Suffering from mid-semester blues last fall, Caroline Hill, a senior sociology major, studies in the UMC Oct. 2, 2008. (CU Independent file/Alison Mesinger)
The rapidly approaching Thanksgiving holiday and break brings thoughts of good food, extra sleep and a break from classes to spend time with friends and family. However, the few weeks before this break provide no comfort to the many students who are suffering from the effects of the phenomena known as the mid-semester slump.
Generally every year near the beginning of November professors begin to bombard already overloaded students with extra homework, papers and exams. Students, who have not been given a break from school since Memorial Day back in the beginning of September, start to feel the toll that academics take on daily life. Thus, the slump begins.
Rachel Skorenki, a 21-year-old senior integrated physiology major, said she feels the effects of this time of year.
“Since I’m a senior, I just already want school to be over with,” Skorenki said. “I feel like I have no determination or motivation and I’m ready for winter break.”
The director of CU’s Counseling and Psychological Services, Karen Raforth, said she believes that students are more affected by the stresses of being a college student at this point of the year rather than throughout the semester because of many factors, primarily the novelty of a new year wearing off.
“In the beginning there’s this newness for everyone the promise of the semester lays out before you that’s energizing and by the middle you start to get tired [and] fatigue literally sets in,” Raforth said.
By Thanksgiving, the appeal of a new year has subsided and students begin to realize exactly how much work they have to do for the rest of the semester.
Kate Mulligan, a 21-year-old junior integrated physiology and psychology major, said she is starting to feel the effects of the slump, especially with the heavy academic load that follows from having a double major.
“It’s stressful just trying to get everything before winter break and it’s all starting to pile up now because I didn’t do as much as a should’ve earlier in the semester,” Mulligan said. “It’s really hard just making sure you’re in the right classes and trying to balance out all of the course work that needs to be done for both majors.”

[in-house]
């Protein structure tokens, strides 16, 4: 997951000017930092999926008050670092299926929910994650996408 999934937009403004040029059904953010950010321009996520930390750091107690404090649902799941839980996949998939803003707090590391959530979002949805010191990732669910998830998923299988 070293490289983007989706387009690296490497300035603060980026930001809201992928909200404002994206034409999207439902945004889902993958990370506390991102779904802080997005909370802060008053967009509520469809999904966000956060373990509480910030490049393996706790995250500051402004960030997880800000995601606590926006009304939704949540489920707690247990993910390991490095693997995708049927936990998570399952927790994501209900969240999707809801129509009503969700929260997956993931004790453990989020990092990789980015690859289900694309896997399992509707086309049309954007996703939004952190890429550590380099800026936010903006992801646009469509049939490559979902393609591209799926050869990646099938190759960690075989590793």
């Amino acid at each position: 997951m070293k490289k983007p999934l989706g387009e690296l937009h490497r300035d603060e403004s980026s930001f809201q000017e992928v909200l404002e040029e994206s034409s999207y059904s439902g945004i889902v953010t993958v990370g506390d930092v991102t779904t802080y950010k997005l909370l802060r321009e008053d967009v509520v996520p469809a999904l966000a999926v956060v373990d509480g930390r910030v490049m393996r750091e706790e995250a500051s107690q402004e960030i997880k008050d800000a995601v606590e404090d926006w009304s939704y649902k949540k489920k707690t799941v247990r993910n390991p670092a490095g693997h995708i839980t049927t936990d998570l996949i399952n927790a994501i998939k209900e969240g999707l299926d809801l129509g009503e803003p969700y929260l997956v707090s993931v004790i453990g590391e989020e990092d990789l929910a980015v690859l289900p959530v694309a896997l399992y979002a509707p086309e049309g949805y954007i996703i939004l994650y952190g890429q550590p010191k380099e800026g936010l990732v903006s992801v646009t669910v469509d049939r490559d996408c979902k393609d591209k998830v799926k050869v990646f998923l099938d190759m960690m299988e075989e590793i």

While this time of year tends to leave most people dragging, students are particularly hit by fatigue because of the many extra issues that follow their academic and personal lives.
“Everyone is hit with it [the slump], but students that are hit hardest particularly are students with extra external stressors,” Raforth said.
Whether one is a transfer student, freshman transitioning into the college lifestyle, or a senior trying to prepare for the career world or graduate school, stress tends to follow.
“I think I am permanently stressed because as you get to senior level, you just have to take harder classes, and I also have to get ready for grad school,” Skorenki said.
Some external stressors include a job or being in a transition, such as a first-year student or a senior about to graduate who is not quite sure what he or she is going to do after college. On top of extracurricular activities or sports are social and family issues.
According to Raforth, students who have poor time management skills or never learned how to study in high school have an especially hard time during this time of year. She said that this is due to the fact that these students tend to have “an unrealistic view of the demand of school.” They are not used to being in a setting where there is a high level of academic competition.
Raforth also said that some of the issues that come from being overly stressed are overeating (especially junk food), under-eating, sleeping too much or too little, procrastinating even more, avoiding class or professors and excessive drinking or partying.
Raforth suggests that eating healthy, not procrastinating, getting a good amount of sleep, exercising, having a good support system, taking study breaks and studying in groups are some ways to reduce the effects of the slump.
“Each person needs to think about what has worked for them in the past and try to do more of that,” Raforth said. “Seek out support from other people—you’re not the only one who’s struggling.”
Students suggest some of their chosen methods for slump prevention.
“I study with a group of people who are in the same class as me and that helps a lot,” Skorenki said.
Ben Batten, a 23-year-old sophomore film studies major, said he prevents the slump through strict time budgeting.
“I set my schedules to have time to kind of relax, and I have my weekends to recharge,” Batten said.
The break is only two weeks away and provides a good opportunity for revitalization.
“Thanksgiving break in many ways helps,” Mulligan said. “You can refresh emotionally, get away or catch up physically, emotionally and literally.”
The CU Psychology and Counseling Services can be found in Room 134 in Willard Hall, across from the BuffOne Card Office. The staff offers free walk-in appointments from 9 a.m. until 4 p.m., Monday through Friday. Services include individual counseling, group counseling and group workshops.
More information can be found at the Counseling and Psychological Services Web site. Wardenburg Health Center also offers a psychological and psychiatric mental health care clinic.
Contact CU Independent Staff Writer Nicole Zimbelman at Nicole.firstname.lastname@example.org.
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